The Vengeful Divorce
How wanting to get even can ruin you and your divorce
Posted January 9, 2015
Oh, how we all like to be right! Being right feels so good, and being wrong reminds us of our imperfections. The desire to be right starts even as young children – the sounds of “Are too!” and “Am not!” echoing across the playground. As we move into adulthood, most of us learn to admit when we are wrong, at least to some extent. But when faced with a divorce, your reaction may be to go straight back to that childish behavior. Certainly the end of our marriage is not our fault. If “he” or “she” hadn’t done “A” “B” or “C," or they had done “X” “Y” or “Z," we wouldn’t be in this situation! Ergo: our soon to be ex is wrong, or at a minimum wronged us, and NOT the other way around. Because they have wronged us we are the victims, and as victims we are entitled to revenge for having to endure this divorce that was forced upon us by no fault of our own.
What? Really? You have no responsibility for your own divorce? You want the world to proclaim you the good guy? Who are you kidding? It takes two, and even if there was that “thing”, the straw that broke the camel’s back, your troubles started a long time ago if you are getting divorced. So, if nothing other than you stayed too long in a marriage that wasn’t truly lifting your life and your soul, you played a role. Only when you admit that to yourself, and stop placing blame, can you start to rid yourself of your “victim role” and look at making your own new future.
When you go through your divorce with the goal of revenge, there is no winning. When you view your divorce in terms of black and white, good and bad, victim and evil doer, your perceptions of reality become distorted. You cannot clearly evaluate decisions for your future when you are focused on someone else. You will inevitably gauge your options according to what will hurt your soon-to-be ex or exact that “price” you think they owe you, not how it will affect you or your future. When the motivation in your divorce is punishment, you lose both. Decisions made during your divorce need to be made at your highest points of clarity, after you have clearly envisioned and planned and budgeted and considered your future goals. Distorting your vision and ignoring your future trying to prove the other kid on the playground wrong will only hurt you. Decisions made during your divorce impact your future. The money you throw at getting divorced will not be available for your future. You do not get a do-over on your divorce once it’s done, so decide what matters. You don’t get the money and time back you spent arguing about minutia. Prioritize and focus on your own life during your divorce – your future life.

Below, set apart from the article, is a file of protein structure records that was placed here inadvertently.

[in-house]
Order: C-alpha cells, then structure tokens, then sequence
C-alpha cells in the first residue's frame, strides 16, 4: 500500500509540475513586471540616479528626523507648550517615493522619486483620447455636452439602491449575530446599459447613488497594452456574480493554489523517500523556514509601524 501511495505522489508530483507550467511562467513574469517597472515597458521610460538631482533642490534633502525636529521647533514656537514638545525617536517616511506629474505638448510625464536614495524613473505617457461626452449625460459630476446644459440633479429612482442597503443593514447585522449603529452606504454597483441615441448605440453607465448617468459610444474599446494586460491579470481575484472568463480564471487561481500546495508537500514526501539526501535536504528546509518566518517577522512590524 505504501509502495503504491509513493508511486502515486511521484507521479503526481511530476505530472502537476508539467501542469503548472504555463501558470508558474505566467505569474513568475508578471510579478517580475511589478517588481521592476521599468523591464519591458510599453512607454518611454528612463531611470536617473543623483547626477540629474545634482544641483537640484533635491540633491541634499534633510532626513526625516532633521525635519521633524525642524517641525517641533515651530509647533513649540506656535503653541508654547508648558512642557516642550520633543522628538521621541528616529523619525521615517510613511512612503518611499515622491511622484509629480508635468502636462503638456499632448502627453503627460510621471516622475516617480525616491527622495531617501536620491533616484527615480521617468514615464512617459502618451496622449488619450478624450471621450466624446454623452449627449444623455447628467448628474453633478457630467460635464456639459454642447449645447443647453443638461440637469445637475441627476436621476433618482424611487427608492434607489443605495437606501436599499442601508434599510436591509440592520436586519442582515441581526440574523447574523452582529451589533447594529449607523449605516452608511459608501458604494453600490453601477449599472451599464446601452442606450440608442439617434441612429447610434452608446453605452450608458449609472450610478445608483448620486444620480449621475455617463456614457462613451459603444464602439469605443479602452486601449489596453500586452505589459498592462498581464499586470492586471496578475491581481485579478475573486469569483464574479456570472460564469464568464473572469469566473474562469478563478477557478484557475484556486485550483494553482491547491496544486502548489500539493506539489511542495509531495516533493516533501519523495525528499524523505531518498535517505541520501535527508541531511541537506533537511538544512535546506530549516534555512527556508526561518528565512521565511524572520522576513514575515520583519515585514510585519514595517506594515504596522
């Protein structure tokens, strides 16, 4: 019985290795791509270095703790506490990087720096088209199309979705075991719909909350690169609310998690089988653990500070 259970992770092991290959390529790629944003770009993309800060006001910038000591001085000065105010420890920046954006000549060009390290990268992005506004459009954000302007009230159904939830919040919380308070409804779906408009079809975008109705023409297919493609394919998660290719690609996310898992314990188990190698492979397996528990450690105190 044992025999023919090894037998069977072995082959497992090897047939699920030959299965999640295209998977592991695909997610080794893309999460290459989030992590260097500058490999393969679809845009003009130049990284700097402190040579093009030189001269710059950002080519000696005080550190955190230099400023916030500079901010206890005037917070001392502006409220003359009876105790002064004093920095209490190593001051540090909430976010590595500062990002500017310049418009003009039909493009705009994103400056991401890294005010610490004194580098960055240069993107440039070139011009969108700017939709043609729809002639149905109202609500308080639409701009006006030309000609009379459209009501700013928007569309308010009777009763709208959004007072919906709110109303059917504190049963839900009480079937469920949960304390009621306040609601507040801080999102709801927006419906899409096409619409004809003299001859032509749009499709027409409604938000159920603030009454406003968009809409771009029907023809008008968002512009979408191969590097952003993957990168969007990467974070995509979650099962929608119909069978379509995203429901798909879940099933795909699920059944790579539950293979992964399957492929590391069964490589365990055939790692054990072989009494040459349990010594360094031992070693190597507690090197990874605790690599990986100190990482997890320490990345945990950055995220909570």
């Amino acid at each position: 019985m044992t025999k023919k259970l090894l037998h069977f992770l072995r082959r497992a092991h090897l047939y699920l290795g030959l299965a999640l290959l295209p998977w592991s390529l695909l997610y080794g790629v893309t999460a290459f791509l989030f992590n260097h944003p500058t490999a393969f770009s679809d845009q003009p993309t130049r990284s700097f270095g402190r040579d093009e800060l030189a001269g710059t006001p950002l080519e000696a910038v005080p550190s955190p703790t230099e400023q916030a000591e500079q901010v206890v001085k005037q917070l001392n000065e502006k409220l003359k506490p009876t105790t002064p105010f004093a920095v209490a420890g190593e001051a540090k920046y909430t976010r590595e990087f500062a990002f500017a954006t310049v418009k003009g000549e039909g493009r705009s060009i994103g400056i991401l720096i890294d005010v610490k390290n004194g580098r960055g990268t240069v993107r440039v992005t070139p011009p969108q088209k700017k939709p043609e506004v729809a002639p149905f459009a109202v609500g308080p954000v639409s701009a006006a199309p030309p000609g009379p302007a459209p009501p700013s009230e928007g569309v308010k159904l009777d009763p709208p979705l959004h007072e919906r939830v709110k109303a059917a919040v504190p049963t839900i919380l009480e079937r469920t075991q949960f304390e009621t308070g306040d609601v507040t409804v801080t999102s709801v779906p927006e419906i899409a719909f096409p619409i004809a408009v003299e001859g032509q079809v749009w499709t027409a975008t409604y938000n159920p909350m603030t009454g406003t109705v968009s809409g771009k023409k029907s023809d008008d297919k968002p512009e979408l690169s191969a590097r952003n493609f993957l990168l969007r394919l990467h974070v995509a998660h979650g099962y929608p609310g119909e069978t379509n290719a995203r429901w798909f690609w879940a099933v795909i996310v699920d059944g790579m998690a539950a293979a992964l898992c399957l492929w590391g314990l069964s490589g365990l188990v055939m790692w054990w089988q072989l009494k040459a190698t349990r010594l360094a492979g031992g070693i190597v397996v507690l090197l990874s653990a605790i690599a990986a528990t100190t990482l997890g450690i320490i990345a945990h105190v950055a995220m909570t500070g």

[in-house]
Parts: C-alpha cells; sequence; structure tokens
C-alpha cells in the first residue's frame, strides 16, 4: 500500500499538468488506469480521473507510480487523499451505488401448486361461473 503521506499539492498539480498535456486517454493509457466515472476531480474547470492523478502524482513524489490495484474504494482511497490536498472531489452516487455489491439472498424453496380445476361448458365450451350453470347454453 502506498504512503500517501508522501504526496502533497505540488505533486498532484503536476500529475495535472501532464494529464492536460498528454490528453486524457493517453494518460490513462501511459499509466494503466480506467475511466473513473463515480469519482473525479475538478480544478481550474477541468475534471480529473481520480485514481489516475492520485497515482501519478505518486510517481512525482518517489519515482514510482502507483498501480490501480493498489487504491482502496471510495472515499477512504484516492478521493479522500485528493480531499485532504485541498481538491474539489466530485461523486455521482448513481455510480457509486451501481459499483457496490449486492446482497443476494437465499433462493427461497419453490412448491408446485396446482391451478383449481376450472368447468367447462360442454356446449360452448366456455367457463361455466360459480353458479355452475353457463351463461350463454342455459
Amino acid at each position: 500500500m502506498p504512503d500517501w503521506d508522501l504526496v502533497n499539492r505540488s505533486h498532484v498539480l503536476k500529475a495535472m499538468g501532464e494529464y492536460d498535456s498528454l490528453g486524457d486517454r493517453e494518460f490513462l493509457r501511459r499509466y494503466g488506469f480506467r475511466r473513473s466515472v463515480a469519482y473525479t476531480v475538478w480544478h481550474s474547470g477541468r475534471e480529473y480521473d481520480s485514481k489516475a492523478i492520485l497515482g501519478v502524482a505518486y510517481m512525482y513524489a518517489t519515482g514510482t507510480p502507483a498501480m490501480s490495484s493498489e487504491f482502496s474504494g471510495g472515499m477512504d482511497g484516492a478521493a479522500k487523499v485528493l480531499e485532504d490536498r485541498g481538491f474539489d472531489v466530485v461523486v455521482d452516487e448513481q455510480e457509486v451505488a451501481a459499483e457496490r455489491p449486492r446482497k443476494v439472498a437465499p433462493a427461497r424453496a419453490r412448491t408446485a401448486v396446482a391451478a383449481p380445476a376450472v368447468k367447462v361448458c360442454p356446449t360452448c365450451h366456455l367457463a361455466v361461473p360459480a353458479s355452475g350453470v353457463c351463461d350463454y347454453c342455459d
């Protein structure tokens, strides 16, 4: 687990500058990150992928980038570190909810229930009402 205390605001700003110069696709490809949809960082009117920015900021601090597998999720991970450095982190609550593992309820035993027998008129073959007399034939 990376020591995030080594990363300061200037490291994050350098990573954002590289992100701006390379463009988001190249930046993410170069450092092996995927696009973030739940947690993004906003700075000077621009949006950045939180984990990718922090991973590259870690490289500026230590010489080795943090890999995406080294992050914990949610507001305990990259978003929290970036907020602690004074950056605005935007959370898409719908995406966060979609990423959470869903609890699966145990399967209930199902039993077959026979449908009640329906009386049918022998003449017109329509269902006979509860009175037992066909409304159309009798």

And if you really think you are getting back at someone by putting negative energy into making them “realize” their errors – think again. First, no matter what you do, your soon to be ex is not likely to suddenly exclaim “I was a horrible person, and you were perfect!” (and I can assure you no judge is going to proclaim you the saint and your soon to be ex the sinner either – it’s not their job and they don’t care). Second, showing your soon to be ex how miserable they have made you is not really revenge either. If you really want “revenge," then become totally, utterly, and thoroughly happy, however you define that. If you currently can’t see your way to happy, then get counseling or coaching. Holding a grudge only holds you back – letting go is your freedom. How will you know when you have reached divorce health? You will wish your soon to be ex a happy life, too.